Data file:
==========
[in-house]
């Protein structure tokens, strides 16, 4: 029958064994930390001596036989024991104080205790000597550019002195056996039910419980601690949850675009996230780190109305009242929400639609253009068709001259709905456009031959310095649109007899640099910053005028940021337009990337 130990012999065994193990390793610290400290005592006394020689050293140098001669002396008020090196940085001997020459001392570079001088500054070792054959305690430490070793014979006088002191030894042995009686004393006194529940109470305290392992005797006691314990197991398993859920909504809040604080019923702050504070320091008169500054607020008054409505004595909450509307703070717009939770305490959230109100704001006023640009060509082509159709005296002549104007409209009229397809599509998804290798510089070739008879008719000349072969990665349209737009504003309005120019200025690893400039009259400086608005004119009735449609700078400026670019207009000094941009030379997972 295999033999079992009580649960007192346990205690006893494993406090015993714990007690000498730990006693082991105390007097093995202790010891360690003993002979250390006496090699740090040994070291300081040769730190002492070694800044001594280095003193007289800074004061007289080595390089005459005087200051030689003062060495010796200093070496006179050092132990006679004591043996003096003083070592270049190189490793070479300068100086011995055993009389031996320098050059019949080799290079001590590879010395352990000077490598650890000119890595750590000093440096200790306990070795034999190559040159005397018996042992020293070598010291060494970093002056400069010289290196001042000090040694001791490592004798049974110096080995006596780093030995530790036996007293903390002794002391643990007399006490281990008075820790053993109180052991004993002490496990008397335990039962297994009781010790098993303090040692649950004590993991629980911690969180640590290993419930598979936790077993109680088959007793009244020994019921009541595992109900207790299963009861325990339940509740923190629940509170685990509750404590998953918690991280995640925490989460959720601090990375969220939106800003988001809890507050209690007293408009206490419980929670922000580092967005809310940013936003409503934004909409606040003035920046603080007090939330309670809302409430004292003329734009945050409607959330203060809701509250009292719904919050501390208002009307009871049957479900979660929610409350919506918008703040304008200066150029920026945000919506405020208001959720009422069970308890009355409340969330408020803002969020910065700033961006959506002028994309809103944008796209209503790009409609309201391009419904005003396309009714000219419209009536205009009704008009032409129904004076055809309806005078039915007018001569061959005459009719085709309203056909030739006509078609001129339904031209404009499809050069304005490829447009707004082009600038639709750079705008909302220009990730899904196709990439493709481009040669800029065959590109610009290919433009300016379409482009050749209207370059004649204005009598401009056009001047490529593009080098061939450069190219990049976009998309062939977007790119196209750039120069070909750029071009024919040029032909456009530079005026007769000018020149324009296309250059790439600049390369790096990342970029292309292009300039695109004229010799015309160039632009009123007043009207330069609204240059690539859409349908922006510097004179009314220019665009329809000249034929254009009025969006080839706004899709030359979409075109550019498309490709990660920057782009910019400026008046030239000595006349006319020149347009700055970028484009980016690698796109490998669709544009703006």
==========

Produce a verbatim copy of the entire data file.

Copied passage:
[in-house]
């Protein structure tokens, strides 16, 4: 029958064994930390001596036989024991104080205790000597550019002195056996039910419980601690949850675009996230780190109305009242929400639609253009068709001259709905456009031959310095649109007899640099910053005028940021337009990337 130990012999065994193990390793610290400290005592006394020689050293140098001669002396008020090196940085001997020459001392570079001088500054070792054959305690430490070793014979006088002191030894042995009686004393006194529940109470305290392992005797006691314990197991398993859920909504809040604080019923702050504070320091008169500054607020008054409505004595909450509307703070717009939770305490959230109100704001006023640009060509082509159709005296002549104007409209009229397809599509998804290798510089070739008879008719000349072969990665349209737009504003309005120019200025690893400039009259400086608005004119009735449609700078400026670019207009000094941009030379997972 295999033999079992009580649960007192346990205690006893494993406090015993714990007690000498730990006693082991105390007097093995202790010891360690003993002979250390006496090699740090040994070291300081040769730190002492070694800044001594280095003193007289800074004061007289080595390089005459005087200051030689003062060495010796200093070496006179050092132990006679004591043996003096003083070592270049190189490793070479300068100086011995055993009389031996320098050059019949080799290079001590590879010395352990000077490598650890000119890595750590000093440096200790306990070795034999190559040159005397018996042992020293070598010291060494970093002056400069010289290196001042000090040694001791490592004798049974110096080995006596780093030995530790036996007293903390002794002391643990007399006490281990008075820790053993109180052991004993002490496990008397335990039962297994009781010790098993303090040692649950004590993991629980911690969180640590290993419930598979936790077993109680088959007793009244020994019921009541595992109900207790299963009861325990339940509740923190629940509170685990509750404590998953918690991280995640925490989460959720601090990375969220939106800003988001809890507050209690007293408009206490419980929670922000580092967005809310940013936003409503934004909409606040003035920046603080007090939330309670809302409430004292003329734009945050409607959330203060809701509250009292719904919050501390208002009307009871049957479900979660929610409350919506918008703040304008200066150029920026945000919506405020208001959720009422069970308890009355409340969330408020803002969020910065700033961006959506002028994309809103944008796209209503790009409609309201391009419904005003396309009714000219419209009536205009009704008009032409129904004076055809309806005078039915007018001569061959005459009719085709309203056909030739006509078609001129339904031209404009499809050069304005490829447009707004082009600038639709750079705008909302220009990730899904196709990439493709481009040669800029065959590109610009290919433009300016379409482009050749209207370059004649204005009598401009056009001047490529593009080098061939450069190219990049976009998309062939977007790119196209750039120069070909750029071009024919040029032909456009530079005026007769000018020149324009296309250059790439600049390369790096990342970029292309292009300039695109004229010799015309160039632009009123007043009207330069609204240059690539859409349908922006510097004179009314220019665009329809000249034929254009009025969006080839706004899709030359979409075109550019498309490709990660920057782009910019400026008046030239000595006349006319020149347009700055970028484009980016690698796109490998669709544009703006």